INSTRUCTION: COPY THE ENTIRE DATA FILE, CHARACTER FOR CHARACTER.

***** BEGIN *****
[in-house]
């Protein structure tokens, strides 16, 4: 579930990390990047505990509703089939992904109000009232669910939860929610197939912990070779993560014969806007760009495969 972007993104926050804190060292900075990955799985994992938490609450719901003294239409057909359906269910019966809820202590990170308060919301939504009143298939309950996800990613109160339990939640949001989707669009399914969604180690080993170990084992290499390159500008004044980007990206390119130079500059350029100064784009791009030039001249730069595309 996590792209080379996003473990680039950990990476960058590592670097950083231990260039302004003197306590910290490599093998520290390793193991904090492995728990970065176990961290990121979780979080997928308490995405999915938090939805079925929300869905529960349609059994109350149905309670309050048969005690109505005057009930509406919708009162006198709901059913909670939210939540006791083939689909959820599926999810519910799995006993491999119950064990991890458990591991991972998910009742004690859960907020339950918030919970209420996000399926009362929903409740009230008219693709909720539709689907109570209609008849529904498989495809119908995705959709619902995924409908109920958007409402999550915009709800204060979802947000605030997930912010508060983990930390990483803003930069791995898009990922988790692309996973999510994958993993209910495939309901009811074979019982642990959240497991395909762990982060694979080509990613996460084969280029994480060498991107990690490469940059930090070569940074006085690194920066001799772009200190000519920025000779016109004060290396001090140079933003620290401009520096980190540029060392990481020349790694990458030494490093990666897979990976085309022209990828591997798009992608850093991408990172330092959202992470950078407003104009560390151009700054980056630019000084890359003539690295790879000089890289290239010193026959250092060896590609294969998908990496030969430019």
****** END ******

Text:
[in-house]
């Protein structure tokens, strides 16, 4: 579930990390990047505990509703089939992904109000009232669910939860929610197939912990070779993560014969806007760009495969 972007993104926050804190060292900075990955799985994992938490609450719901003294239409057909359906269910019966809820202590990170308060919301939504009143298939309950996800990613109160339990939640949001989707669009399914969604180690080993170990084992290499390159500008004044980007990206390119130079500059350029100064784009791009030039001249730069595309 996590792209080379996003473990680039950990990476960058590592670097950083231990260039302004003197306590910290490599093998520290390793193991904090492995728990970065176990961290990121979780979080997928308490995405999915938090939805079925929300869905529960349609059994109350149905309670309050048969005690109505005057009930509406919708009162006198709901059913909670939210939540006791083939689909959820599926999810519910799995006993491999119950064990991890458990591991991972998910009742004690859960907020339950918030919970209420996000399926009362929903409740009230008219693709909720539709689907109570209609008849529904498989495809119908995705959709619902995924409908109920958007409402999550915009709800204060979802947000605030997930912010508060983990930390990483803003930069791995898009990922988790692309996973999510994958993993209910495939309901009811074979019982642990959240497991395909762990982060694979080509990613996460084969280029994480060498991107990690490469940059930090070569940074006085690194920066001799772009200190000519920025000779016109004060290396001090140079933003620290401009520096980190540029060392990481020349790694990458030494490093990666897979990976085309022209990828591997798009992608850093991408990172330092959202992470950078407003104009560390151009700054980056630019000084890359003539690295790879000089890289290239010193026959250092060896590609294969998908990496030969430019």